Dealing with grief is that most of us face in some form or another and at some point or another in our lives when we lose somebody.
We tend to have the idea that when we lose someone we have to feel grief and that it has to be there.
In this article, I’m going to help you to understand grief much differently and help you to lose your grief if you decide that you want to.
What you are going to read is likely to be drastically different from what you’ve read in other articles about this topic. But if you are open to reading further, you might discover something completely different and liberating.
The Phases Of Grief
There are two phases of grief: 1) You want to feel grief. 2) You want to stop grieving.
The main issue with grief is that we often want to stay grieving for a long period of time because we have beliefs about what this grief means for us.
For many people feeling grief means that they care about a certain person and that they should feel sad because of it.
The second issue is that when we want to stop grieving and feeling sad, we don’t know how to do it.
Many people have the idea that the intensity and the duration to which they grieve determines how much they loved the person who died.
That’s a hugely common belief about grief, but it’s not true.
As long as you believe that grief means that you care and love someone, then you are also going to believe the opposite to be true.
You are going to believe that if you are happy, when you lose someone you love, then you are a bad and selfish person and that you have to feel guilty about it.
That belief makes you want to stay suffering and doesn’t allow you to become happy again.
Question Your Thoughts
Grief isn’t created by how much you love and care about someone; grief is created by the idea that what is happening to someone you love is bad.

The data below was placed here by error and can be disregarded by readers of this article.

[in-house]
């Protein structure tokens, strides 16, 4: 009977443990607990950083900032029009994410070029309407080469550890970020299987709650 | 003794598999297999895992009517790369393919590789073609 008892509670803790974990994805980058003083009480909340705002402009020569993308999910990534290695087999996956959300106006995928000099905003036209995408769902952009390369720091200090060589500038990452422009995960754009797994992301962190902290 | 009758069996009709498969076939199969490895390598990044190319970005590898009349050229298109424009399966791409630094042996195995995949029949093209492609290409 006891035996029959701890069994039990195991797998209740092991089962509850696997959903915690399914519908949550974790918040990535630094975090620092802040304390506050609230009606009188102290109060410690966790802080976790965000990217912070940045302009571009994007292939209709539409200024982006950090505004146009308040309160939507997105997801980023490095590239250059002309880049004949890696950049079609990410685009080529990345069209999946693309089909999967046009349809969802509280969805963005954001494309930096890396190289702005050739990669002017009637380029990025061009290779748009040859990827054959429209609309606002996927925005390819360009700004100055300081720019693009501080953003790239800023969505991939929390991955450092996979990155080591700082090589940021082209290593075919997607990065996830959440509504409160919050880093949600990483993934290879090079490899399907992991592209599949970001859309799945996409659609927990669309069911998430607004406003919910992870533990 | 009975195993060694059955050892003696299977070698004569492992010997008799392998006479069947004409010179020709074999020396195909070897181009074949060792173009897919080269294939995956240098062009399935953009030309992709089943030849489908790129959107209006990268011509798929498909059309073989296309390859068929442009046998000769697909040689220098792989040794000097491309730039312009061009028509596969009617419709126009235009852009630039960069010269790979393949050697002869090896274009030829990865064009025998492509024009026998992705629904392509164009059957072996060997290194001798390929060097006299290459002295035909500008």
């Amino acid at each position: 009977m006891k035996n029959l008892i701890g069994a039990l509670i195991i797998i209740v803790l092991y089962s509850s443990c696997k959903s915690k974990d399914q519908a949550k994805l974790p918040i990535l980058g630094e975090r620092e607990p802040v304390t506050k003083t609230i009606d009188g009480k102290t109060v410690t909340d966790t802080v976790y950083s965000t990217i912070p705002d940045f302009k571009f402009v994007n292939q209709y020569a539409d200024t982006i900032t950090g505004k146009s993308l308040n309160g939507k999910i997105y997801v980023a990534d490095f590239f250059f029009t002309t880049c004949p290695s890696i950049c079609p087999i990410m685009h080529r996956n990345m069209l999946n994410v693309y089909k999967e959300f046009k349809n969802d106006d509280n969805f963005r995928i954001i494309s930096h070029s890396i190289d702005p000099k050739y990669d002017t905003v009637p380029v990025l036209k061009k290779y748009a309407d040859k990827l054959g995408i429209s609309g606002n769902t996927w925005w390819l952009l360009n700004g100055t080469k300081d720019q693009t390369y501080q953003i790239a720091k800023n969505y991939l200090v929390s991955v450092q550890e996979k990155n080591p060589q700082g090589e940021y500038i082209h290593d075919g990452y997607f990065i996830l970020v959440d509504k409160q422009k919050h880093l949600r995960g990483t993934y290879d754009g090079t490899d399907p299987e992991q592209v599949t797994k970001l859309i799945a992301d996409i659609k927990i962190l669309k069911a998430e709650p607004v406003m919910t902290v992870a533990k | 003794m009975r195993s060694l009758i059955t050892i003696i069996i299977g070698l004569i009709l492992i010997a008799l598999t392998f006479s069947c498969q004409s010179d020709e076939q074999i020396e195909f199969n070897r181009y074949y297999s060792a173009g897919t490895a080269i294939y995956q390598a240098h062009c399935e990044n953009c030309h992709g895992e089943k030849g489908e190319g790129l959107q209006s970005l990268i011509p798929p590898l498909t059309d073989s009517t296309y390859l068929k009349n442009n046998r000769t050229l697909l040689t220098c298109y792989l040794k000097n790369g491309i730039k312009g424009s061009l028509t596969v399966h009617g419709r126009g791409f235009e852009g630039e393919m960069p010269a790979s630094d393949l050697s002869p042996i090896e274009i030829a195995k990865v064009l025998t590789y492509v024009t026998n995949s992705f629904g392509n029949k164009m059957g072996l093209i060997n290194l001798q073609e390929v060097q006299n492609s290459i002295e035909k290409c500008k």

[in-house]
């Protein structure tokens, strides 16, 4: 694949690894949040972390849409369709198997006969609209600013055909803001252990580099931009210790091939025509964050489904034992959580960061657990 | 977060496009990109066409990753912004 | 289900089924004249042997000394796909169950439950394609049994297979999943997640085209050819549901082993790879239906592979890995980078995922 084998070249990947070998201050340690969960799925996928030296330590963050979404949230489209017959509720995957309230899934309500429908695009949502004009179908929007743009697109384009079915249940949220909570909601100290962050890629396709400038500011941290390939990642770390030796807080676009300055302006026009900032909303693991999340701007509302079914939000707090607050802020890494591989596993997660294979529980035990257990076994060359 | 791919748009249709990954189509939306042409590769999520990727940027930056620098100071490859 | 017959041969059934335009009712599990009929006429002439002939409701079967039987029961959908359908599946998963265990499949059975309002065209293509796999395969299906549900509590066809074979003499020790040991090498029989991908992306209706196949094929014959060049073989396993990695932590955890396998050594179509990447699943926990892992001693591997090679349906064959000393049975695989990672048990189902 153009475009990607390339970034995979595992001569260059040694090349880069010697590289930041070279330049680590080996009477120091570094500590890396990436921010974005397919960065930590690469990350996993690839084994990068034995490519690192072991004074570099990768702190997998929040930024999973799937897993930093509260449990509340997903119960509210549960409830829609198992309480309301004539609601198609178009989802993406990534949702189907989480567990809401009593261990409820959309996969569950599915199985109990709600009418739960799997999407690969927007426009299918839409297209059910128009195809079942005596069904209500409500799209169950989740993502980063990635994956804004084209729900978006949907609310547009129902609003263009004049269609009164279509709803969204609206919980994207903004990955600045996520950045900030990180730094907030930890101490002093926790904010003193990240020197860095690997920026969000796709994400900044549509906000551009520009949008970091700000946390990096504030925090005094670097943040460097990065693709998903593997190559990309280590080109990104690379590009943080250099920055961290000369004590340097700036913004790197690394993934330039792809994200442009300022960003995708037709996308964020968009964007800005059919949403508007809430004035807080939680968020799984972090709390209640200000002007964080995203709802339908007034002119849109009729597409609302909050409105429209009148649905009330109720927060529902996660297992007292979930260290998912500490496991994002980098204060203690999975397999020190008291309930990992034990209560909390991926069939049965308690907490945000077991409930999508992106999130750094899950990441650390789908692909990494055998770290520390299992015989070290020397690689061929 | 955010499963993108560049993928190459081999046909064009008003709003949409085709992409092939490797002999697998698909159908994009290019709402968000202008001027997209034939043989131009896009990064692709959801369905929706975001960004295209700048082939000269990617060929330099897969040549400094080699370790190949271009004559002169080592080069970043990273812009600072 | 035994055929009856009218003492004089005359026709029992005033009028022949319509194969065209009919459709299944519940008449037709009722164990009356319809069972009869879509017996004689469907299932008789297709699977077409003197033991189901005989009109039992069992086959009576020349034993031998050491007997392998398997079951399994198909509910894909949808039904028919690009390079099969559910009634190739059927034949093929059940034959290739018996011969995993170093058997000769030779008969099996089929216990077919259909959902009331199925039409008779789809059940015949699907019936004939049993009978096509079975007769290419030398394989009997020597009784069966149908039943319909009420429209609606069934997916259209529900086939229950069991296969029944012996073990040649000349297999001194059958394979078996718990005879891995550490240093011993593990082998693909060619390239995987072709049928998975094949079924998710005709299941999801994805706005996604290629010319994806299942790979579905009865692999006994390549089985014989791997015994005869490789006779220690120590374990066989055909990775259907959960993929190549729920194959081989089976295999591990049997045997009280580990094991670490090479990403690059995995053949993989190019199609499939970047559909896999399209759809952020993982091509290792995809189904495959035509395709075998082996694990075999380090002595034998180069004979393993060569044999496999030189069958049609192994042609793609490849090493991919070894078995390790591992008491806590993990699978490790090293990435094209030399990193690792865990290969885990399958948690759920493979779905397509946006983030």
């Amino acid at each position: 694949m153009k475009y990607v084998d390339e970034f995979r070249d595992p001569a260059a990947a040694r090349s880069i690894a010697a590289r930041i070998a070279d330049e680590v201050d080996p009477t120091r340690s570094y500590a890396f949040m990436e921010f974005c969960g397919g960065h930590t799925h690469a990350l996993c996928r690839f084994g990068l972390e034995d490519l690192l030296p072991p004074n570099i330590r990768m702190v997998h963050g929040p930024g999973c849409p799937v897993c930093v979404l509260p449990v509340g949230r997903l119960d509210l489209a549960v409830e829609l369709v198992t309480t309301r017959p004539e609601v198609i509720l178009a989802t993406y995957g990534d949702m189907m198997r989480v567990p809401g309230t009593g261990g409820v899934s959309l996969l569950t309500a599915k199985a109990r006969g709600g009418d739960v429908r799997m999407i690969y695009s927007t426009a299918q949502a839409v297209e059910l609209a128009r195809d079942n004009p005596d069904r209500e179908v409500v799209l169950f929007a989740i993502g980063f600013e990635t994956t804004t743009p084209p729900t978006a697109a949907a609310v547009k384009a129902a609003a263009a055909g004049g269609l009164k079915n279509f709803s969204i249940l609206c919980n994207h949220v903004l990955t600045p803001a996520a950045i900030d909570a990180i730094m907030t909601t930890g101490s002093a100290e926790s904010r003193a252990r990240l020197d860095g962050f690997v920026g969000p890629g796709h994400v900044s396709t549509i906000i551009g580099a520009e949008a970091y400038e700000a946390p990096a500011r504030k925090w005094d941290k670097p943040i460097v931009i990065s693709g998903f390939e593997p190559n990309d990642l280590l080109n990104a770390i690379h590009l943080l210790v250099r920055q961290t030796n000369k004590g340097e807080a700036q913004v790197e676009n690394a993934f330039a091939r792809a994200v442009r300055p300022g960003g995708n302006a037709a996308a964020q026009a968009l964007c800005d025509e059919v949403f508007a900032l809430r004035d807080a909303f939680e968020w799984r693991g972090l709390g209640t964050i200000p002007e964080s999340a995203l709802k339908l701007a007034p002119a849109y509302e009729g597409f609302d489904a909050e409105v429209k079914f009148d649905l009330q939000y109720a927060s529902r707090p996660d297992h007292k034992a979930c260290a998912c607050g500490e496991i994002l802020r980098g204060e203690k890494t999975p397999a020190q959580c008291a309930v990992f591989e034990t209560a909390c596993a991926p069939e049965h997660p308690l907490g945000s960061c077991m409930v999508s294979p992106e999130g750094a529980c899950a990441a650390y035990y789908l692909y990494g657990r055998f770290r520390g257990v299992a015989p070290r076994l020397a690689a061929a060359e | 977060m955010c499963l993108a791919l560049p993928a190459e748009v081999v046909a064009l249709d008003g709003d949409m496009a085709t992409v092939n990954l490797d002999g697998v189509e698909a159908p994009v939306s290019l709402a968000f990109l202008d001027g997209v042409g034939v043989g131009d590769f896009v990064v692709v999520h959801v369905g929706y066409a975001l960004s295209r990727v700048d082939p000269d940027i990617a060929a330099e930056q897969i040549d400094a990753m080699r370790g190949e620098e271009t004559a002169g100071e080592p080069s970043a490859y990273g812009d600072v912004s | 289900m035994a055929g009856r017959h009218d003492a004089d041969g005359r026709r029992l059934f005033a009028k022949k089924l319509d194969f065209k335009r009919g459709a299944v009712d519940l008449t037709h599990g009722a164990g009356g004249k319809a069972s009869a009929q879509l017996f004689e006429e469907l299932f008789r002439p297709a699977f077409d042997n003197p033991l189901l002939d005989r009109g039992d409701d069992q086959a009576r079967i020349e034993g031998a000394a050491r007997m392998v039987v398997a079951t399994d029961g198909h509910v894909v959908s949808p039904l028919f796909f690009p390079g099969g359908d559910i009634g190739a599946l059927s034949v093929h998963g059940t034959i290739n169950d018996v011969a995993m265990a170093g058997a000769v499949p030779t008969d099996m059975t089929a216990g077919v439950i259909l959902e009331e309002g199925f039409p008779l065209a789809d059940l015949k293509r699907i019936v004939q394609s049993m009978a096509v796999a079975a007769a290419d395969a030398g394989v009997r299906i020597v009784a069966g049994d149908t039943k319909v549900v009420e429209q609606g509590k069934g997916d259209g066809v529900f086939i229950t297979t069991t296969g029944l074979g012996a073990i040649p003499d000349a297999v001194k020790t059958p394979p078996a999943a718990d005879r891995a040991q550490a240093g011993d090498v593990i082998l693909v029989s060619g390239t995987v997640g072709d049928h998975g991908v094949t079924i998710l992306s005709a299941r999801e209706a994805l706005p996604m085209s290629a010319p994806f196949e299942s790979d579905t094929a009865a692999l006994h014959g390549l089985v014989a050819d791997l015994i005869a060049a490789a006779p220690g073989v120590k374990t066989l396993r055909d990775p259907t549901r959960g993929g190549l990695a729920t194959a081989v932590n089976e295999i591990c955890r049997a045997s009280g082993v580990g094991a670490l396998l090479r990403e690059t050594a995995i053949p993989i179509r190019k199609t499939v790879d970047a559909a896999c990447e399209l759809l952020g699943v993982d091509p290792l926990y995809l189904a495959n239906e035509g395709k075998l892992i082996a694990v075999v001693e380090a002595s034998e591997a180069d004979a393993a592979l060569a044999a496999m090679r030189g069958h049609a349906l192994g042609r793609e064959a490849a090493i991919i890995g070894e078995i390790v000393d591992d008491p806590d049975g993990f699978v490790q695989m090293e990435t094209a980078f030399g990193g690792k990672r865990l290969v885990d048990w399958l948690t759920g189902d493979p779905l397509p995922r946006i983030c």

Imagine that you are walking with somebody that you love and they suddenly trip and fall on their face. At that moment, you might laugh at them even though they might be hurt or, you might be sad for them.
Neither one indicates whether you love them or not.
You either laugh or cry depending on whether you tell a story in your head that was funny or sad that that happened. It’s not determined whether you love them or not.
If grieving or sadness was created by how much we love someone, then we would feel sad in every single moment after they passed or got injured. But that’s not the case.
You are maybe trying to feel sad in every moment. And at any moment that you capture yourself slightly happy, you feel guilty about it and you immediately tell yourself that it’s bad for you to be happy.
There is like an inner desire of wanting to stay sad because you believe that you love them.
However, in any moment that no story or thought pops up, that says what happened is bad, you are fine.
Sadness Is Just A Bent Of The Mind
You have to create sadness. When those thoughts or stories don’t pop up, you are automatically fine and there is nothing wrong with that.
There’s also nothing wrong with being sad from time to time.
But there comes a point when you have to recognize that the sadness is created by just telling the same story in your head over and over again.
At that point, you have to ask yourself whether you want to keep telling that story in your life or you want to get over it.
The best way of dealing with grief is to:
If you can admit that happiness doesn’t mean you are selfish, then you can move on and start becoming happy again.
Do you find yourself holding on to grief or sadness for a very long period of time?
What’s your most frequent thought when you feel grieving or sad – and how will you try to implement what you’ve just read today?
Let us know in the comments below.